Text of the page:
November 14, 2017 by AK
A most rewarding exhibition – well thought through and thoroughly prepared. It features a selection of works, mostly paintings, created by Russian artists around 1917, roughly from the start of WWI until the early 1920s.
The revolutions of 1917 broke out in the midst of a golden age for Russian visual and performative arts – perhaps the golden age for the graphic arts. This exhibit is a small but well chosen sample of works from that time – some sourced from private collections and provincial museums, others well known but placed into an unusual context.
It featured the first printing of Khlebnikov’s list of dates. They were printed in columns, with intervals, with intervals of 317 or its multiples. The final line looked thus: “Someone 1917.”
I met Velimir Khlebnikov, quiet and wearing a buttoned-up black frock-coat, at a reading.
“The dates in the book, – I said – are years when great empires were destroyed. Do you believe that our empire will be destroyed in 1917?”…
Khlebnikov replied, hardly moving his lips:
“You are the first to understand me.”
The is where the title of the exhibition, Nekto 2017, or Someone 2017, comes from. One can take a look at some of the paintings exhibited by googling for “Некто 2017“ or “Someone 2017” (searching for images, including the inverted commas). Unfortunately, none of them seems to include Boris Grigoriev‘s Faces of Russia, perhaps the most remarkable highlight of the show. The 1923 painting summed up a long series of smaller-size works, mostly portraits, begun around 1917. It is now part of the Vishnevskaya-Rostropovich collection, bought in 2007 by Alisher Usmanov and housed in the Constantine Palace near St. Petersburg.
Oddly, I could not find a decent-sized reproduction of Faces of Russia on the net. The image at Sotheby’s (scroll down for Fig. 5) is small. This article, a review of the 2011 Grigoriev exhibition at the Russian Museum in St. Petersburg, includes an even smaller image but is worth reading or at least looking through if one has any interest in Grigoriev. Among other things, it’s unclear whether the yellowish color seen in Sotheby’s reproduction likewise dominates the background in the original and whether its hue is more of a wheat field or of a golden iconic nimbus. To be sure, one has to see the painting in person as Grigoriev’s palette is too subtle for lo-fi jpgs.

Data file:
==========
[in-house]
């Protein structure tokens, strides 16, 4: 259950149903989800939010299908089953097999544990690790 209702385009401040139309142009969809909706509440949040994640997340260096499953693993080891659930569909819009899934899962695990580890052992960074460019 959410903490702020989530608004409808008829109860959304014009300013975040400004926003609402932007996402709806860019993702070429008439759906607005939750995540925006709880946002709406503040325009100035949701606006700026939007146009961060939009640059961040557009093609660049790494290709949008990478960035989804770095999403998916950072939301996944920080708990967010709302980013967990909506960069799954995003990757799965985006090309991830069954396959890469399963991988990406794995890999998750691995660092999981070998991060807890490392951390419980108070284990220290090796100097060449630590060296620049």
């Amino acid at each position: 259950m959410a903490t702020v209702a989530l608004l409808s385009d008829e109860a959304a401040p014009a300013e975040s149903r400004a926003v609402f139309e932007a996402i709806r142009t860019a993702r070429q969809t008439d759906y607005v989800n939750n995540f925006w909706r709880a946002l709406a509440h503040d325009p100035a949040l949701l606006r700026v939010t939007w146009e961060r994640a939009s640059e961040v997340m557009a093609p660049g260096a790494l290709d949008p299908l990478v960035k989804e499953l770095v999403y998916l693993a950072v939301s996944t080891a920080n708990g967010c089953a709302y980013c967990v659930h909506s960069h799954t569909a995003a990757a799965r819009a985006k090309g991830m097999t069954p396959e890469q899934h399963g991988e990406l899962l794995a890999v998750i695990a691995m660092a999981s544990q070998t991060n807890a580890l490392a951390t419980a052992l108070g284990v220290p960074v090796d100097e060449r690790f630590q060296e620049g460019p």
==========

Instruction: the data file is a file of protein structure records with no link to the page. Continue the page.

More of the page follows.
Art scholars have pointed out similarities in composition and the color scheme between The Faces of Russia and Eastern Orthodox icons. The word for “face” in the title of the painting, Liki Rossii, is not the standard Russian word for face (that would be litso, derived from the same root as lik) but one used a religious or poetic context, referring to images of saints in icons, or the face of the moon, or a beautiful visage. The oft-repeated observation that Russian avant-guard artists appropriated perspectives and techniques from traditional iconography is more or less obvious. What’s less obvious to me is what to make of Grigoriev’s closing depiction of the Russian country folk in the context of his other work. (Links to pages in Russian with more images: 1, 2, 3, 4.)
I thought Faces of Russia would qualify as cover art candidate for Tatyana Tolstaya’s 2000 novel Kys’, translated as The Slynx. The novel is set in a post-apocalyptic village populated by post-civilization Russians with relatively mild but well manifested genetic disorders.
On the other hand, the girl’s face sketched by Grigoriev for a family portrait in 1917 reminds me of Andrew Wyeth’s Helga. This girl also appears in Peasant Land (The People’s Land) (1917), but her face begins to harden with distrust and pain.